Given the on-the-go nature of modern life, it can be hard to get all the nutrients you need in your daily diet. One way to change that is by consuming vitamins and supplements to boost your health. But for the uninitiated, a visit to a nutritional supplements store can be confusing, with hundreds of different products to choose from. We asked Aaron Labarre, national operations executive for Popeye’s Supplements, to break down the top supplements and vitamins you should know about. Once you’ve determined which are best for you, head to a Popeye’s location in Alberta, where AMA members save 10% on nutrition products and gear.
BRING ON THE PROTEIN
According to Labarre, the biggest category of supplements is protein powders, and for good reason. “The average person falls short in terms of the protein that they should be getting,” he says—which is a problem, since protein is vital to building, maintaining and repairing your muscles, bones and organs. To easily increase your intake, Labarre suggests drinking a protein shake with your morning carb-based cereal.
IT’S EASY BEING GREEN
“We know that most people don’t get enough vegetables in their diet, and vegetables today also contain fewer nutrients than they did 50 years ago,” Labarre says. “A greens supplement takes all the nutrients from the vegetables’ cell walls and dehydrates them, so with one scoop you’re getting the equivalent of six to eight full-size salads made with sixty different fruits and vegetables.”
Labarre says he’s seen how taking a greens supplement can help stave off colds, and recommends them especially to elementary school teachers and others who may be exposed to viruses during their workday. “I have customers who’ve been on a greens supplement for eight or nine years, and who have not gotten sick since they started taking it,” he says. While the flavour of greens supplements used to be a point of contention, Labarre points out that the new supplements actually taste good. “The technology’s really come a long way,” he says.
MULTIVITAMINS ARE STILL KING
While greens supplements contain a lot of the nutrients we may not consistently get from food, Labarre says their use is more geared toward immune health. Multivitamins are more of an overall aid—helping to ensure you get the recommended daily dose of minerals and different forms of vitamins.
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“Today you can find multivitamins that help with a variety of things—to help manage stress, for example, or to promote better-quality sleep,” Labarre says. For the latter, he recommends looking for a multivitamin with B6, particularly a form called P-5-P. “If a person is having a hard time falling asleep, instead of taking sleeping pills, they can take this to help the body relax and sleep better.”
Labarre also recommends capsulated vitamins over tablets. “Our bodies break down the capsule quicker, and we can absorb it all, while those big tablets might not get absorbed in the right part of the intestinal tract,” he says.
Labarre says fish oil is recommended to just about everyone to promote cellular health, and adds that it’s also good for joint health, cognitive function, energy and weight loss.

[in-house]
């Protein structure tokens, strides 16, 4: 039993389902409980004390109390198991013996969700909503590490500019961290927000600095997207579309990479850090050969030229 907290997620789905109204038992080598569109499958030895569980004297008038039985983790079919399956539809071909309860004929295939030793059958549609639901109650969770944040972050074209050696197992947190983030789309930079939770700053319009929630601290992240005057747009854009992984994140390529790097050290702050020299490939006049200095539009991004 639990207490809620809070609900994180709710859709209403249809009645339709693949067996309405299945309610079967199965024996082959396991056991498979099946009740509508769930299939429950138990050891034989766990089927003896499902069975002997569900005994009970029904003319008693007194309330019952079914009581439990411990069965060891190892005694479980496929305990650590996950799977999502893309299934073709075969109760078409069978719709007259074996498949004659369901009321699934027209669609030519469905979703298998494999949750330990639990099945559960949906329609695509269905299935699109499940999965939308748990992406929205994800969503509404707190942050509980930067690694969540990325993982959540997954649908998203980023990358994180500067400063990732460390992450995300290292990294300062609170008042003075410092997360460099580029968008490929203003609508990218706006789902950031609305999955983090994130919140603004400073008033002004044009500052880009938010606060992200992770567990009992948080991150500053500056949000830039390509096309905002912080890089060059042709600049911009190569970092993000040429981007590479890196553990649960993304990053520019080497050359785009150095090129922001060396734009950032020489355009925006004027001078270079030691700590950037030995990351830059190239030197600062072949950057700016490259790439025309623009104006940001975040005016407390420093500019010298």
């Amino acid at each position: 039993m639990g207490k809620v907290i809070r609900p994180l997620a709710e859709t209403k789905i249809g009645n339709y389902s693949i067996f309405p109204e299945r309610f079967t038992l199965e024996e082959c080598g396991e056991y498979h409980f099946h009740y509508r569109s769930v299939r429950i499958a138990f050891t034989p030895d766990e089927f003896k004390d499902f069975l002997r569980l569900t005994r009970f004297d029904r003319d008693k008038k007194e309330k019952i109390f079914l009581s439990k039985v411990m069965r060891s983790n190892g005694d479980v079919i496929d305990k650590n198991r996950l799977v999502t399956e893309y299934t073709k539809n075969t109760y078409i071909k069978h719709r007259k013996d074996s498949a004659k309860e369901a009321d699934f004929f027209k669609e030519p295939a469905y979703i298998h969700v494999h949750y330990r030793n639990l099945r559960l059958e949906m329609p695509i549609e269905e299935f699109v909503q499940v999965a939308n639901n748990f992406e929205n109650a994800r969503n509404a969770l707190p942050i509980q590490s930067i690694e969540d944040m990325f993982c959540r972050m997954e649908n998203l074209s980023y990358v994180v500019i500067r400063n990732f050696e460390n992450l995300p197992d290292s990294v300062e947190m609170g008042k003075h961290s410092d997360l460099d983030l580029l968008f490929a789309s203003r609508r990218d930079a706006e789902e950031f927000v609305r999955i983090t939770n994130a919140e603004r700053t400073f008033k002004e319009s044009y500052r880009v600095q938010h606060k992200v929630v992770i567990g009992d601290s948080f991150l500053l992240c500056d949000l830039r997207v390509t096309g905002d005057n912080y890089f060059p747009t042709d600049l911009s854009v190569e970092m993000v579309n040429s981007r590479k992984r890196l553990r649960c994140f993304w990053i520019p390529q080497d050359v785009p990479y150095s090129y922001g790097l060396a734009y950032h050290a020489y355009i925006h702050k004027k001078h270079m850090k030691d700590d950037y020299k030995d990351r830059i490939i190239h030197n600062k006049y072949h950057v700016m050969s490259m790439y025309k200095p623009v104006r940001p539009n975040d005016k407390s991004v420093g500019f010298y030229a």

“When I was growing up, people took cod liver oil, which tasted terrible,” he says. Another problem: Since cod are fairly large fish, they can have higher mercury content. So nowadays Labarre suggests going with small-fish sources, to decrease the chance of mercury contamination.
Taking fish oil is better than vegetable oil if your goal is to increase your intake of the EPA (eicosapentaenoic acid) and DHA (docosahexaenoic acid) omega-3 fatty acids. “Our bodies are just not that efficient at converting vegetable fats into EPA and DHA,” he says. “You’d have to drink a whole bottle of vegetable fat to get the same amount of DHA and EPA as you would from a tablespoon or a couple of capsules of fish oil.”
Probiotics help the good bacteria in your gut to increase their numbers, in order to help suppress less desirable bacteria. “They can help with digesting food, and going to the washroom properly. They can also help with issues like ulcerative colitis,” Labarre says.
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He particularly recommends taking probiotics if you’ve been ill and had to take antibiotics. “It can take up to two years for your body to get back to normal,” he says. “Your immune system is weaker. You’re not getting nutrients from food the same way.” Following a round of antibiotics, which don’t discriminate when it comes to killing bacteria in your body, taking a high-dose probiotic for two to three weeks can help rebuild your good-bacteria levels.
When you do purchase a probiotic, Labarre advises looking for a human strain: “A lot of people don’t realize probiotics can come from vegetables. Human strains can survive inside the body, whereas some of the vegetable strains, the body uses what it needs at the moment and the rest just goes in the toilet.”
“It can be very hard for vegans and vegetarians to get protein in their diet,” Labarre says. “So for them, the most popular products are protein powders or meal replacements that are 100 percent vegan and vegetarian.
“Both contain protein, but a full meal replacement will also have calories from healthy fats and carbohydrates, whereas a protein shake by itself may not have any carbs or fats, which means you may feel hungry an hour later.” Labarre notes that vegan protein shakes used to be hard to make and had a chalky mouthfeel, but now they’re as good as whey-based protein shakes.
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